Western’s fortunes riding on in-state stars

  • JOHN SLEEPER / Herald Writer
  • Tuesday, September 26, 2000 9:00pm
  • Sports


Herald Writer

BELLINGHAM — The prohibitive cost of landing out-of-state football recruits forces Western Washington University to scour the state almost exclusively.

WWU tuition for in-state students for the 1999-2000 school year was $2,991. For out-of-state students, it was $9,993. Those numbers mean Western can get three in-state recruits for the price of one out-of-state recruit. That’s not to say that the Vikings’ roster is devoid of out-of-state athletes, but for the coaching staff to recruit a prospect from, say, California, he must be the next thing to a certainty.

"We’re really bound to the state of Washington," WWU coach Rob Smith said. "We’re still at the point, in terms of our scholarships, where everything’s a dollar."

WWU has available the monetary equivalent of 20 full-ride scholarships to spread among 53 players. It has one player on full scholarship. Most others have a portion of their tuition and books paid. Others get nothing.

The question is, as good as high school football is in Washington, is it enough to be competitive in the NCAA Division II level?

No, Smith says. WWU could get by at the NAIA level with a roster of nearly all in-state recruits, but Smith said one of the necessities when the Vikings went to NCAA Division II three years ago was to boost the number of transfer students. Sometimes to fill holes, but more often to contribute immediately.

While Washington is known to have some of the best prep football talent among Western states, the talent pool isn’t unlimited. And competition for Washington recruits is feverish.

"The reality is, in terms of recruiting a freshman class, we’re going to get that fourth-level kid," Smith said. "You’ve got the Pac-10 schools, then you’ve got the other Division I’s, with Idaho, Boise State and Nevada that recruit the state heavily. Then you’ve got nearly every Big Sky school coming in here. Ninety percent of the class at Eastern (Washington) is in-state. Then it’s down to us and Central (Washington) to battle for the others."

And because out-of-state tuition is so costly, bringing in a non-Washington freshman or junior college player becomes a severe economic risk.

Until recently, when Western moved up to Division II, scholarship money wasn’t an option. Now, with money available, primarily generated through projects put on by the athletic department, transfers are considering Western more seriously.

"All of a sudden, kids are saying, ‘Wait a minute. Now they can give away some money; it’s a realistic move for me,’ " said Scott Hodgkinson, a WWU assistant coach who was head of recruiting until this season. "There’s a lot more credibility now as a Division II school."

WWU is attracting the athlete it formerly could only dream about. If a highly recruited player is miffed at his position at a larger program, Western becomes a more viable alternative. One, because of scholarship money suddenly available; and two, the likelihood of immediate playing time at what’s become a winning program.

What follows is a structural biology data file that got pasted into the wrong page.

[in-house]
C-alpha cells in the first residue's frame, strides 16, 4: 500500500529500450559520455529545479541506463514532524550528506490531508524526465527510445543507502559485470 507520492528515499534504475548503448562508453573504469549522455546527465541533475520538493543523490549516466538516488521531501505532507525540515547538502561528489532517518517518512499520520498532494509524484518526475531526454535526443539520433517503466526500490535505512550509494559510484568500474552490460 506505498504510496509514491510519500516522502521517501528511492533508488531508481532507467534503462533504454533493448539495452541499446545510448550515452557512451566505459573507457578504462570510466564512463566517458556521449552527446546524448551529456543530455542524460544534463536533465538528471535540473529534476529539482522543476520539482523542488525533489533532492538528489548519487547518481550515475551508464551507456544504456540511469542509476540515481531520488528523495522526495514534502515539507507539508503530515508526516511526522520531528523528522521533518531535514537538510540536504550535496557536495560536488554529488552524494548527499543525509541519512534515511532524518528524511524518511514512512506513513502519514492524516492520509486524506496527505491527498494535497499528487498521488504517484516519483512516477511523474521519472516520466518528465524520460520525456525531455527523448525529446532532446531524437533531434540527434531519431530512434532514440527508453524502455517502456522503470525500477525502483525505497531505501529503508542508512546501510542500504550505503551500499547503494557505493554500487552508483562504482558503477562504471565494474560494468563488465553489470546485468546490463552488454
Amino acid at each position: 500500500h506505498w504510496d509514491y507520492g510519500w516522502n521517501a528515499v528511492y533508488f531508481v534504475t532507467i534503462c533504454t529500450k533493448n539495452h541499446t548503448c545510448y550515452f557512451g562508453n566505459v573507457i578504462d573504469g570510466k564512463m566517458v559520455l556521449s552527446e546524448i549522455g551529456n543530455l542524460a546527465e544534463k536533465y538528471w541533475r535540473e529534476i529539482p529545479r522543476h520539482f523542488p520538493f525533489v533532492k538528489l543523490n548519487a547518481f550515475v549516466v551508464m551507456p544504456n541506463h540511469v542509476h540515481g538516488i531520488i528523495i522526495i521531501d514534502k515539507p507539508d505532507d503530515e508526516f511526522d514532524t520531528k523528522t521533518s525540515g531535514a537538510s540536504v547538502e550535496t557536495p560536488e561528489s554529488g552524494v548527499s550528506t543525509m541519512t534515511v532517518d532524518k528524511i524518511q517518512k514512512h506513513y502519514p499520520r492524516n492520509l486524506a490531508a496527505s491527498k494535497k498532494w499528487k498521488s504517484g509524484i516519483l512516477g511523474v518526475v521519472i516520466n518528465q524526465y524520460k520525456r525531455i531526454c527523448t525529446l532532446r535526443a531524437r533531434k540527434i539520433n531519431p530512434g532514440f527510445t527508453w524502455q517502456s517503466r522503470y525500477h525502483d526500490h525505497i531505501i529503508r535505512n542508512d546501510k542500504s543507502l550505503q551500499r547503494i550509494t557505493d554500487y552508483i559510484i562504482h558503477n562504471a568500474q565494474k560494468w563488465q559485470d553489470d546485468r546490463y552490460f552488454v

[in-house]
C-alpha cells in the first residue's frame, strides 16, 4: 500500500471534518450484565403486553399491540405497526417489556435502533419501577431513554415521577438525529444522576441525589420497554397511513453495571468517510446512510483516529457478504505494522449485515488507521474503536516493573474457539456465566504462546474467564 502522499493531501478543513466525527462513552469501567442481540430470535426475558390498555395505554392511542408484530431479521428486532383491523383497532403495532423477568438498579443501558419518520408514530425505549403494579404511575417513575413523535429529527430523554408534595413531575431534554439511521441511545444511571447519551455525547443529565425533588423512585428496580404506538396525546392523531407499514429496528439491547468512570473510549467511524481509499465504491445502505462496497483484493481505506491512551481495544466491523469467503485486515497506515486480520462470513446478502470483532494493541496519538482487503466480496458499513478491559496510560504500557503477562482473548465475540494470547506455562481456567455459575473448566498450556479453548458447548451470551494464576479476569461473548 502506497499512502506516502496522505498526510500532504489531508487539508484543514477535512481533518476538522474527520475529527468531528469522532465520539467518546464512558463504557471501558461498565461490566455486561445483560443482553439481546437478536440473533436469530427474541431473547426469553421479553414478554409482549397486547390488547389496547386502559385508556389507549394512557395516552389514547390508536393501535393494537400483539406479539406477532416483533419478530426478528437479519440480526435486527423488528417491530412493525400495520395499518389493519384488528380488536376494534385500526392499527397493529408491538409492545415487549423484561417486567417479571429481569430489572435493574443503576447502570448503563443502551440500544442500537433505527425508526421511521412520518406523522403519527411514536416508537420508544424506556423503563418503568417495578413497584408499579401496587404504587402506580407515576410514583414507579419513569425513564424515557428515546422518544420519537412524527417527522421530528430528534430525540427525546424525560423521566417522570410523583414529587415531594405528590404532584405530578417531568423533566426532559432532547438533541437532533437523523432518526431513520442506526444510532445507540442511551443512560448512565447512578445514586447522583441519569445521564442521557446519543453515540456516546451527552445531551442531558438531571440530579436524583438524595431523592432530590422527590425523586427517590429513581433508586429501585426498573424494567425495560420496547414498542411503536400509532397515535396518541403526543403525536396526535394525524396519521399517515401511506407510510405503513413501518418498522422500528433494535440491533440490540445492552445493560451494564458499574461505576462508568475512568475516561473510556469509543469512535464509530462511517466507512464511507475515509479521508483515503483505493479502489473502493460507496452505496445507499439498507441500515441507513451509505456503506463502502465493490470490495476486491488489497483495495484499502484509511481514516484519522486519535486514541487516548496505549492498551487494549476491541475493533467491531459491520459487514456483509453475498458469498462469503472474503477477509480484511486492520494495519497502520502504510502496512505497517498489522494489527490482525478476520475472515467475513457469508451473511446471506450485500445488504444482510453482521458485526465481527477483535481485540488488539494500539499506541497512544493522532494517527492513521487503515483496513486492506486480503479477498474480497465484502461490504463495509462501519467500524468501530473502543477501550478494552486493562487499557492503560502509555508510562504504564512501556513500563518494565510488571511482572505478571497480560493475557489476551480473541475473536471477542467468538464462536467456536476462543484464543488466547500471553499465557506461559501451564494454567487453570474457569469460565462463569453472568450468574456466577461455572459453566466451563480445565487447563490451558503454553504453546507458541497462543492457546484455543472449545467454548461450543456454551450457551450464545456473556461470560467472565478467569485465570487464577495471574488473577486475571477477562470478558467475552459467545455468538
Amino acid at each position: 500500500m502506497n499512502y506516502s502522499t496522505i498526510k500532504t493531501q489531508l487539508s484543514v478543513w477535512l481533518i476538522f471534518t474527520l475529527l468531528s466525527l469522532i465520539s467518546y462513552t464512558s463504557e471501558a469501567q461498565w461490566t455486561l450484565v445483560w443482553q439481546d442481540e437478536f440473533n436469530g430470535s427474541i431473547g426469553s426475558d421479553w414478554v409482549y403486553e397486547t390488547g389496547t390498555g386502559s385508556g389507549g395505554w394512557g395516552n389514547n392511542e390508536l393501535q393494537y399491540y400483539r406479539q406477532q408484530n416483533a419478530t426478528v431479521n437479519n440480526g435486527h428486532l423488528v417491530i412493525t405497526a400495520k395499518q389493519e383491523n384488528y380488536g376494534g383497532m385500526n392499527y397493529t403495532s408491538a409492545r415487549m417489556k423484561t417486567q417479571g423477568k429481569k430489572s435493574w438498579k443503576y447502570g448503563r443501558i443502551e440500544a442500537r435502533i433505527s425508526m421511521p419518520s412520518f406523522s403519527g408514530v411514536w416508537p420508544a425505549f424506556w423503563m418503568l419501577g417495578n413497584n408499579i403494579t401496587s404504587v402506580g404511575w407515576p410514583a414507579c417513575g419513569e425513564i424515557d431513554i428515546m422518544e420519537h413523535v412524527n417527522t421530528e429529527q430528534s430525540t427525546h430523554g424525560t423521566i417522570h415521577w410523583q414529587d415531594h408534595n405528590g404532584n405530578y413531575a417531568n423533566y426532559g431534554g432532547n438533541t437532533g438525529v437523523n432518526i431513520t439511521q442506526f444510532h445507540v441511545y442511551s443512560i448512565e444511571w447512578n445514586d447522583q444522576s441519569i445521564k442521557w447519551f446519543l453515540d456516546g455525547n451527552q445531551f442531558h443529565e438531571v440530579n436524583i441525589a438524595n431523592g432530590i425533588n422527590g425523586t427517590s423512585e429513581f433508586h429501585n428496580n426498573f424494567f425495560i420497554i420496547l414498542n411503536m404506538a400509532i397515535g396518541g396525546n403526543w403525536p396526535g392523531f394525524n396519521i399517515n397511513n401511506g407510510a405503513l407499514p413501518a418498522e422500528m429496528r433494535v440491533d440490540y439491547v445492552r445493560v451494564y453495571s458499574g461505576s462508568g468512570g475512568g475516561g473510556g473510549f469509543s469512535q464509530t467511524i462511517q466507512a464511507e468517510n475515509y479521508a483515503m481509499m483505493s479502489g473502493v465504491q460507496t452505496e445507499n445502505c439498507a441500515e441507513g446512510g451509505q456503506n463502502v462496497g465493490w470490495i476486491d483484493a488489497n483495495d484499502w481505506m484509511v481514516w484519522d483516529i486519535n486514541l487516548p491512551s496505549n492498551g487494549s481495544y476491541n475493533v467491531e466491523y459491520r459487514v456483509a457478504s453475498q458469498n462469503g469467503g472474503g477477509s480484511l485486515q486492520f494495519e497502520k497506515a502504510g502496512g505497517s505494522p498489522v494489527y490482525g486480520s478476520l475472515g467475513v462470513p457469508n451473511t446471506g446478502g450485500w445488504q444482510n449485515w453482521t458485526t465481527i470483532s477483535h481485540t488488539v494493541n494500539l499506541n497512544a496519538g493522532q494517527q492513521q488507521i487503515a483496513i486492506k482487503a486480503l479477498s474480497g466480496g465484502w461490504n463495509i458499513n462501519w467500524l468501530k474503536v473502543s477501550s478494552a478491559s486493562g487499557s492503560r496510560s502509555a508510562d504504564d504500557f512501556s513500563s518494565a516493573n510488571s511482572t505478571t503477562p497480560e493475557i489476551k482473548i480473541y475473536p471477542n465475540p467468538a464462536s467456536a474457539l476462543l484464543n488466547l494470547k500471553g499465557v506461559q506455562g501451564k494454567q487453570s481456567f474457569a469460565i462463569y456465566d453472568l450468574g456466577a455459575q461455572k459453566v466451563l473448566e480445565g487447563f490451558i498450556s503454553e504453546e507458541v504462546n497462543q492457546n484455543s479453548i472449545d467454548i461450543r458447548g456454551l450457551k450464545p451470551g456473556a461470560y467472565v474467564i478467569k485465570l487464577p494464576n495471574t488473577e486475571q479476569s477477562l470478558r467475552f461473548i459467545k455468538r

Not only that, but if an NCAA Division I player transfers to another D-1 program, regulations state that he has to sit out a season. That’s not a problem at Western.

Just a few who have made the move:

  • Linebacker Derek Noble and offensive lineman Scott Ask transferred from Washington.

  • Quarterback Scott Mitchell, recruited by Oregon State, Oregon and other NCAA Division I schools, transferred from Eastern Washington.

  • Kamiak High School grad Josh Wright, starting tackle, transferred from Idaho.

  • Wideout Lance Dawson, unhappy at Notre Dame, chose Western.

    To be sure, WWU has had to become more creative in procuring talent. But sometimes, it simply gets lucky.

    Wayne Parker, a Mariner High School graduate, walked on after impressing coaches in a WWU-sponsored tryout combine. Thirty players turned out. Only Parker was invited to join the team. Now he’s a starter.

    Early on, the idea was to pluck one or two freshmen or junior college players each year out of California. The Vikings recruited one tailback out of San Diego two years ago. The next year, they took Joachin Paratore-McNabb out of Davis, Calif. The hope was that they could contribute right away.

    The tailback lasted a season before the coaching staff decided he wouldn’t work out as well as anticipated. Smith told him that they would have to reduce his level of scholarship. He decided to leave.

    Paratore-McNabb is starting at tackle.

    "With freshmen and junior college kids, you don’t really know how they’re going to impact your program," Hodgkinson said. "You’re going to take a chance. Right now, our feeling with out-of-state kids is that we have to know everything and then some. We have to be right on. We can’t miss, because it’s going to be a $700 to $800 miss."

    Still, the brunt of recruiting efforts center on the Washington athlete whom the Division I and Division I-A schools reject. If a school like Eastern Washington really wants someone, it has the means to make an offer that Western simply can’t afford.

    But the state’s talent isn’t barren. Just picked over. There’s enough left, coaches say, to build a foundation.

    And that talent comes at a reasonable price. When it comes right down to it, most just want to play.

    "We’ve got to go after the kids who may initially be looked at and invited to a game of (larger) schools, but when it comes down to it, they aren’t exactly what those schools are looking for," said Payam Saadat, special teams coach and recruiting coordinator. "That’s the player that I can make excel at this level."

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